Although estrogens had long been thought to protect against cardiovascular disease, this assumption has been challenged by the results of clinical trials that failed to corroborate protective effects of hormone replacement therapy in postmenopausal women. Umetani et al. found that the cholesterol metabolite 27-hydroxycholesterol (27HC, which is found in atherosclerotic lesions) competed with estradiol for binding to estrogen receptors α and β (ERα and ERβ), inhibited estradiol-dependent activation of transcriptional activity of the receptors, and inhibited the estradiol-dependent association of ERβ with the transcriptional coactivator SRC-1. In mice fed a diet rich in cholesterol and fat, hypercholesterolemia was associated with increased vascular concentrations of 27HC, comparable to those affecting ER function; 27HC also inhibited the estradiol-dependent increase in inducible and endothelial nitric oxide synthase (iNOS and eNOS) expression in mouse aortic cultures. Administration of 27HC decreased aortic expression of iNOS and eNOS in vivo, and dietary hypercholesterolemia was associated with a decrease in iNOS mRNA and protein in male mice. The pro- or anti-estrogenic effects of 27HC depended on tissue type, leading the authors to propose that it may act as an endogenous selective estrogen response modulator (SERM). The anti-estrogenic effects of 27HC in the vasculature led them to suggest that it might contribute to a lack of cardioprotective effects of estrogen in postmenopausal women. — EMA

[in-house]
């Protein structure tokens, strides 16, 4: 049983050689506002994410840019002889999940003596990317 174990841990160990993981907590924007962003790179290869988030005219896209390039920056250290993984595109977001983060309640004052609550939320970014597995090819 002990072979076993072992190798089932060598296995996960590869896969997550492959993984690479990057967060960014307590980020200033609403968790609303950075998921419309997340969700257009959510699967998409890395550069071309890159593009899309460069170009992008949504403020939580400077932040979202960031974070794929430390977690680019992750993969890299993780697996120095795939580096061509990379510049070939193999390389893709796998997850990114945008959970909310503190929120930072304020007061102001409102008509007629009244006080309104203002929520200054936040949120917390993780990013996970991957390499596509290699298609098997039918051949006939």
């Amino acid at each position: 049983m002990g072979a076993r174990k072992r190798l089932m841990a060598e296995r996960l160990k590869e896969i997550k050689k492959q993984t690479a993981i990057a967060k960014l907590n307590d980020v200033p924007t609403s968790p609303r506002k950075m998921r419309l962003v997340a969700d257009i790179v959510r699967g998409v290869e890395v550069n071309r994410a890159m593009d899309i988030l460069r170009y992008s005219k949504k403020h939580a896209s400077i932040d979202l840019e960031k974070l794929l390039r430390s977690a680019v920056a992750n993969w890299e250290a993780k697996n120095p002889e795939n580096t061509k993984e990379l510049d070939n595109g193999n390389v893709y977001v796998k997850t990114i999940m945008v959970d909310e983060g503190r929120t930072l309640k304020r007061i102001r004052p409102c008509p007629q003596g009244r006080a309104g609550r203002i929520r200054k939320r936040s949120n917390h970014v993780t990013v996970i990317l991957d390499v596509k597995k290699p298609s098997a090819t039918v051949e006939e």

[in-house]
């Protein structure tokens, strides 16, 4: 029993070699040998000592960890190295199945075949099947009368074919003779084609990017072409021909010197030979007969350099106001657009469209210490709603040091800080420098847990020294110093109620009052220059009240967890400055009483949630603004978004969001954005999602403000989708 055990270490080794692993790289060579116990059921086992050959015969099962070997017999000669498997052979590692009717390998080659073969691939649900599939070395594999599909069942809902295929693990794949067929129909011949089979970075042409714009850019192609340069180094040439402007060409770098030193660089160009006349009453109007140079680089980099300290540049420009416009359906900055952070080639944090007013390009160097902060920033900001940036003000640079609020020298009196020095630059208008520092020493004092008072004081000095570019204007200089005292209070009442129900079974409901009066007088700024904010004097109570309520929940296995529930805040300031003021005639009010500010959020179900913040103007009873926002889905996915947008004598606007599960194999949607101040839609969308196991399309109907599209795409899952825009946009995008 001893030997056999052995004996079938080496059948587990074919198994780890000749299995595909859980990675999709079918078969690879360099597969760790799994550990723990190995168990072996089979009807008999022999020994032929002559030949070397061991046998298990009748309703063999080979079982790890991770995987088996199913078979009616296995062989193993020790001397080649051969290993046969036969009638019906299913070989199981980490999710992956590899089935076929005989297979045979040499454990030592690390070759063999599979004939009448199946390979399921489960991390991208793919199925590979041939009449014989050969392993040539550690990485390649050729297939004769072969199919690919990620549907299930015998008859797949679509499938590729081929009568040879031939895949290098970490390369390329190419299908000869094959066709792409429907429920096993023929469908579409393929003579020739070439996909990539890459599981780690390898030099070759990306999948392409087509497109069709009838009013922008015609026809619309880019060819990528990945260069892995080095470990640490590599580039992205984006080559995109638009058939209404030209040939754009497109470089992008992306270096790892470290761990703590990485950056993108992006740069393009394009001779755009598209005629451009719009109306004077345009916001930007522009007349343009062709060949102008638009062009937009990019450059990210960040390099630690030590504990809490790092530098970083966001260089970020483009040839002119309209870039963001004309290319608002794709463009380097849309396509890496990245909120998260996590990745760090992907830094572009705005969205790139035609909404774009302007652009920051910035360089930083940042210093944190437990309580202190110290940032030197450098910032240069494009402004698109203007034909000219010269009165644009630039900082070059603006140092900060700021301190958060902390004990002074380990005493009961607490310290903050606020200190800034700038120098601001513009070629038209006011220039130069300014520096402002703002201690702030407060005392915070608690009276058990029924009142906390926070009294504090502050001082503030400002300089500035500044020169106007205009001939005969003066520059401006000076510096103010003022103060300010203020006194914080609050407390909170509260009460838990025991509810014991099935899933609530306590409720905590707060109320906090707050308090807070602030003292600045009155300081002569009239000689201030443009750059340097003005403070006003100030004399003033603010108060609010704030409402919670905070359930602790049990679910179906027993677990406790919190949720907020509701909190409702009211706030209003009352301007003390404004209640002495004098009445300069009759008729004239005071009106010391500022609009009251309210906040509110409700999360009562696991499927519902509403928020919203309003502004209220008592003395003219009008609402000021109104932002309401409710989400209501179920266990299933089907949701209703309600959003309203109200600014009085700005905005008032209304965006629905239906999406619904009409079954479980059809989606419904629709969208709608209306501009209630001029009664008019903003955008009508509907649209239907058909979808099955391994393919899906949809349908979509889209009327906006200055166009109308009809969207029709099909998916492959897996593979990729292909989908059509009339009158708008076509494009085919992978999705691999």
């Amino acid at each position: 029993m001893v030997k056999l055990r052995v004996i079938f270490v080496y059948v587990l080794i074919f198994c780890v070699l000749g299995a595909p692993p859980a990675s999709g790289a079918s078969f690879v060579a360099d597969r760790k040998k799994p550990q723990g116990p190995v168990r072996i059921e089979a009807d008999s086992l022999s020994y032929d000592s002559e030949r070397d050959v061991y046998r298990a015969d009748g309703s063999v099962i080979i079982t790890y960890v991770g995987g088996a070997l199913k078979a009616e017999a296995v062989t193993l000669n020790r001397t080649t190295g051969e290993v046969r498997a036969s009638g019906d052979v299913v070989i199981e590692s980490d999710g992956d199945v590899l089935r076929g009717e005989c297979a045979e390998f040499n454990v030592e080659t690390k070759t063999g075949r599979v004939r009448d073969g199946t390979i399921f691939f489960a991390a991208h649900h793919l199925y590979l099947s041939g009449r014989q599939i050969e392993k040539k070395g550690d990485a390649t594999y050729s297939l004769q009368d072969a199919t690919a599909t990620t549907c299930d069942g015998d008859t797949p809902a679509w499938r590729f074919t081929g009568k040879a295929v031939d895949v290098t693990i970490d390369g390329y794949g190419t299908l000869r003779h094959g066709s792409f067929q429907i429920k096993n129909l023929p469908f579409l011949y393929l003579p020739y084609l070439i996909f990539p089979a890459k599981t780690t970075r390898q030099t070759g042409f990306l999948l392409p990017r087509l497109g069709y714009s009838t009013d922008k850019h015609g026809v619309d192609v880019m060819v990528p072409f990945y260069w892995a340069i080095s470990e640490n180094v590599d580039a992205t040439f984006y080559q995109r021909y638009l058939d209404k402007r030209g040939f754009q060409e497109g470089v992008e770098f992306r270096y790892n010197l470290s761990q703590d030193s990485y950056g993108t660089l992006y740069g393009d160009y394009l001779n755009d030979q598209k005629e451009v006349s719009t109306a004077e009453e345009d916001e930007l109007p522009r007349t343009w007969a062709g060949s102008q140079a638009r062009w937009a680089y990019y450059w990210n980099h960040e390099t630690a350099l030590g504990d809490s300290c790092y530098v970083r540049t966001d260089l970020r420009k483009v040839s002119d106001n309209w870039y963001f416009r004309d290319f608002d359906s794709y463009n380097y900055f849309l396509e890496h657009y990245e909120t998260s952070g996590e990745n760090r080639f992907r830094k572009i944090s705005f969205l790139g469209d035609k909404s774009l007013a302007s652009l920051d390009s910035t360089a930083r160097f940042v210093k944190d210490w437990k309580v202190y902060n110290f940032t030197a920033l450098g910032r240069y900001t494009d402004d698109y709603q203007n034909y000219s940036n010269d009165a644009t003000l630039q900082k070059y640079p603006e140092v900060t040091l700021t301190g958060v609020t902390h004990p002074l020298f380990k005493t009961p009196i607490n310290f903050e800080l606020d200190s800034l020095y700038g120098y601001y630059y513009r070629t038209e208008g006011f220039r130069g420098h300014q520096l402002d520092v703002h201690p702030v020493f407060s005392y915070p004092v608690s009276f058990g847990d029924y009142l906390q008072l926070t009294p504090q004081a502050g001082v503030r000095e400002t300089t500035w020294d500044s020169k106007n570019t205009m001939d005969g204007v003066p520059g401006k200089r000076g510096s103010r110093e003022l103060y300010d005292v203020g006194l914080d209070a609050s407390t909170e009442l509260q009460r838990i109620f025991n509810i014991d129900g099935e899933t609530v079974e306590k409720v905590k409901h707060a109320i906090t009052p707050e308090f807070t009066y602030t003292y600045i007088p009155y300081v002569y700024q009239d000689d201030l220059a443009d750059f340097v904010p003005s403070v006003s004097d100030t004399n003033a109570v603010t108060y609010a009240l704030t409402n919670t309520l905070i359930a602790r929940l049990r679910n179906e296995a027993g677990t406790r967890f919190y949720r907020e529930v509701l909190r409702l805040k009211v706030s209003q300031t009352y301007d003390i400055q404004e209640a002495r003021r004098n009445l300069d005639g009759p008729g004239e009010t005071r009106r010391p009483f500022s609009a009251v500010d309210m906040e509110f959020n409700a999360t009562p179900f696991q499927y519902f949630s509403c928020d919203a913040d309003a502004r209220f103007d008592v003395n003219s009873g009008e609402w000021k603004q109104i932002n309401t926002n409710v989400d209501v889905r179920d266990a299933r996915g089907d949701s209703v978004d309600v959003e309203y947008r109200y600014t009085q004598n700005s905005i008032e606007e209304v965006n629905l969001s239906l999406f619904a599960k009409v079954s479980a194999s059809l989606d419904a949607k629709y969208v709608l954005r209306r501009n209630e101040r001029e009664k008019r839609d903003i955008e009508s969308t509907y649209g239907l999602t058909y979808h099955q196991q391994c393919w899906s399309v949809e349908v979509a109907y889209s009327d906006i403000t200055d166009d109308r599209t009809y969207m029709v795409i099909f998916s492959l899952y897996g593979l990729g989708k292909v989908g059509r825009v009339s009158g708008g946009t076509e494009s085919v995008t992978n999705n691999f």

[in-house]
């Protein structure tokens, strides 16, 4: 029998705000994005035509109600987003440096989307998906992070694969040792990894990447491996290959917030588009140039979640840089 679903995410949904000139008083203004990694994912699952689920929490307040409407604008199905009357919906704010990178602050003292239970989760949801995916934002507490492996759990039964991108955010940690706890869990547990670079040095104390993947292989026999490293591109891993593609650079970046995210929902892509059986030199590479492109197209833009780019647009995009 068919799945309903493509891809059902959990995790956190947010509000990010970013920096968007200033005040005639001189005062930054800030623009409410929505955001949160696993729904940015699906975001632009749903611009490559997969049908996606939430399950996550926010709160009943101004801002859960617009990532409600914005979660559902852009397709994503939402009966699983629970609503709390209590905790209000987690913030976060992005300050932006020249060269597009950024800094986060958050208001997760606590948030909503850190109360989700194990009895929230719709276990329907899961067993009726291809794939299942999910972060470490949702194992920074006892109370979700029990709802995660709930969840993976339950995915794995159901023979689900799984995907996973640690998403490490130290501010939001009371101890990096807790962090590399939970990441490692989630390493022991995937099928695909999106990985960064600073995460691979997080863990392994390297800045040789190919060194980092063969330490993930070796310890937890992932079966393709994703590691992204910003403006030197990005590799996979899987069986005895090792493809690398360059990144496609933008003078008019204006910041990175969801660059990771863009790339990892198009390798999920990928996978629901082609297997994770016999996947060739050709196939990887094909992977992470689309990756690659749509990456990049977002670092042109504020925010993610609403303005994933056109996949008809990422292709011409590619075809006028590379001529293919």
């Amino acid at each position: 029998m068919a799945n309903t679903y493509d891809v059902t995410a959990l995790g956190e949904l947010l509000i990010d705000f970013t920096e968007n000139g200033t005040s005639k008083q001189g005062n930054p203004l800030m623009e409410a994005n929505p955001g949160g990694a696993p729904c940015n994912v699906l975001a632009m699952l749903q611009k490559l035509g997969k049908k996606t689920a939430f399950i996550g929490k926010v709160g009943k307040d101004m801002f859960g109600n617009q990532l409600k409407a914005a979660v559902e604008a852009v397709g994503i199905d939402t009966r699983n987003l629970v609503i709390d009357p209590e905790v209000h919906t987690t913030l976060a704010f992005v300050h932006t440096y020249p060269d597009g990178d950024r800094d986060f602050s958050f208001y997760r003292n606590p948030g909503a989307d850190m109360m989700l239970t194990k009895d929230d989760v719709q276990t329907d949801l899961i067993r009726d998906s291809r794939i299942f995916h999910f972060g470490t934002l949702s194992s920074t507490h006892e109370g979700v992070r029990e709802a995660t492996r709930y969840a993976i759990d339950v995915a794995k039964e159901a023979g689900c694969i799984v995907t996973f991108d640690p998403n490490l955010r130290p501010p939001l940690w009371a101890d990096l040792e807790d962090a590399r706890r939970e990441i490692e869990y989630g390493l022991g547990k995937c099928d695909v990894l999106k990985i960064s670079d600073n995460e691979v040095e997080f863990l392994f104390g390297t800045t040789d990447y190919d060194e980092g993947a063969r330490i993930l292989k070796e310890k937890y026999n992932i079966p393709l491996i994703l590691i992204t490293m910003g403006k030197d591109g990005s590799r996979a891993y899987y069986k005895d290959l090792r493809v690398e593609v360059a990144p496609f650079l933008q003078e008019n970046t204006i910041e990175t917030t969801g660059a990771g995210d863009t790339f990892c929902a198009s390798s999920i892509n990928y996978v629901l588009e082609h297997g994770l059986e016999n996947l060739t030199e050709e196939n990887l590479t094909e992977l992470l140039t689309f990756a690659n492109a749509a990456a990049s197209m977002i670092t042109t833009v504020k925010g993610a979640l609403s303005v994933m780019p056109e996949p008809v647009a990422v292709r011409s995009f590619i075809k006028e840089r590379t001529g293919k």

Nat. Med. 13, 1185 (2007).